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Gastroenterology. 2000 Feb;118(2):289-98.

Adhesion molecules expressed on homing lymphocytes in model intestinal epithelia.

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Department of Pathology and Laboratory Medicine, Emory University, Atlanta, Georgia 30322, USA.



The development of intestinal intraepithelial lymphocytes (IELs) requires the movement of lymphocytes into the epithelial compartment (i.e., IEL homing). The rules governing and the biologic consequences of IEL homing are poorly understood. The aims of this study were to examine the adhesion molecules involved in IEL homing and the phenotypic alteration of lymphocytes as a consequence of homing.


We previously developed an in vitro IEL homing model consisting of human IEL cell lines and a polarized monolayer of human intestinal epithelial T84 cells. Homing capacity of lymphocytes was assessed by measuring their migration into epithelial monolayers, and phenotypic analysis was performed by flow cytometry.


In this model, approximately 30% of lymphocytes moved into the epithelial monolayer, regardless of the lymphocyte concentration. Flow cytometric screening of adhesion molecules revealed that homed lymphocytes expressed high levels of integrin alphaXbeta2 and alphaEbeta7 and low levels of alpha4beta7 compared with non-homed lymphocytes. In addition, subpopulations sorted as alphaXbeta2(high) or alphaEbeta7(high) independently showed greater homing capacities. After homing, alphaEbeta7 and intercellular adhesion molecule 1 (ICAM-1) on homed lymphocytes were significantly up-regulated, which was consistent with their high expression observed on freshly isolated human IELs. The up-regulation of alphaEbeta7 (but not ICAM-1) was completely dependent on epithelial-derived transforming growth factor beta1 (TGF-beta1). The expression of alphaXbeta2 was observed on a small population of freshly isolated human IELs, and was markedly induced by stimulation. Also, epithelial-derived TGF-beta1 down-regulated the alphaXbeta2 expression (an event likely to occur after homing).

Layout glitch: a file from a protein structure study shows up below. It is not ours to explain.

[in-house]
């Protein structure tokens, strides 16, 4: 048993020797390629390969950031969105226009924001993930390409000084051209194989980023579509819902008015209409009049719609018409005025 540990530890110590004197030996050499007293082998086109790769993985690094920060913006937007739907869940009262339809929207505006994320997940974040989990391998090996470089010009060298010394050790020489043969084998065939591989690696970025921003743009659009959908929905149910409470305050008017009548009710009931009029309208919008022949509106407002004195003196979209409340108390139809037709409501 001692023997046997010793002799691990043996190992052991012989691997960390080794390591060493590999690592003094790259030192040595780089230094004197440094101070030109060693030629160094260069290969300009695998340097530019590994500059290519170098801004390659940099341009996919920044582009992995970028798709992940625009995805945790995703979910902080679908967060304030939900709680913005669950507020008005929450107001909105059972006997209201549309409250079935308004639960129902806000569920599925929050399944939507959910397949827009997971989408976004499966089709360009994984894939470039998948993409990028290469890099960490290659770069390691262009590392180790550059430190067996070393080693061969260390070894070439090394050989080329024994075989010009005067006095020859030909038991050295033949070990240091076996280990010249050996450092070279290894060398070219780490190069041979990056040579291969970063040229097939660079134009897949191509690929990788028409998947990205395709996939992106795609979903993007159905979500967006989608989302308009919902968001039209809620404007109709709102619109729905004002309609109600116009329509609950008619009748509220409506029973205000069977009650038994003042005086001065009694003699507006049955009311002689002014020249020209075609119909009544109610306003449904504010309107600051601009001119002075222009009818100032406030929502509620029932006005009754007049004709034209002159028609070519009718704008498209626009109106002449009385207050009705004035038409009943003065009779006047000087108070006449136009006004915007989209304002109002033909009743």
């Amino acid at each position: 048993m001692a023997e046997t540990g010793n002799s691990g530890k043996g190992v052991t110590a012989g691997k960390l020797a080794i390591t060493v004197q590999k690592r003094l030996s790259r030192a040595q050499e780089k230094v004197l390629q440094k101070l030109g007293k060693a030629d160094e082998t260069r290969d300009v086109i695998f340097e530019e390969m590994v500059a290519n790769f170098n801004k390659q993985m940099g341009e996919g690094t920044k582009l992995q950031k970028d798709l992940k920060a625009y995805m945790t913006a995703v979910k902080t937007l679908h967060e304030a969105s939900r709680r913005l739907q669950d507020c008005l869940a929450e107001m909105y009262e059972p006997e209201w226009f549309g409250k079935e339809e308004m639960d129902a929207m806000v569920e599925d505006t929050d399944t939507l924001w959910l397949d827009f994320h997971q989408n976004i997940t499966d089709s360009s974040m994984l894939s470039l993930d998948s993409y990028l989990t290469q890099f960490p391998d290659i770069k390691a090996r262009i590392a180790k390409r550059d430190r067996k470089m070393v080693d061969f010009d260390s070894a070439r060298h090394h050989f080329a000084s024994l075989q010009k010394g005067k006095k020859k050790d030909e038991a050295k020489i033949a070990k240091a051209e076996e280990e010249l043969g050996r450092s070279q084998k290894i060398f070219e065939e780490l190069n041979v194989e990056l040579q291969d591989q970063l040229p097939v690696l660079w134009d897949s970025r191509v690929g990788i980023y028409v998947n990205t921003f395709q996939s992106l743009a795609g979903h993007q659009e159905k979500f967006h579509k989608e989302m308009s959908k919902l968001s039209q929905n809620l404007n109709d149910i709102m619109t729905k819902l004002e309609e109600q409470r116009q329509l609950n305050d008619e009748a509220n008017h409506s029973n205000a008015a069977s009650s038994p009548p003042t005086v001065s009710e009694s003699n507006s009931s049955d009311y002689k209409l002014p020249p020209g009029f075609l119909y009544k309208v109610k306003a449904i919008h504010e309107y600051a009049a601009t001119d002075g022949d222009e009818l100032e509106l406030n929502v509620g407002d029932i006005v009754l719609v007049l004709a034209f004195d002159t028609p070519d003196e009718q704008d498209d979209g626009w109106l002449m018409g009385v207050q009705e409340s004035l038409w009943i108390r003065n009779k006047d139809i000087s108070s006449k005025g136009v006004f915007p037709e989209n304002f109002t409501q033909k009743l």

Our findings indicate a relationship between IEL alphaXbeta2 and alphaEbeta7 expression and homing into intestinal epithelia. We also show that phenotypic alteration of IELs is induced by close interaction with intestinal epithelia as a consequence of homing.

[Indexed for MEDLINE]

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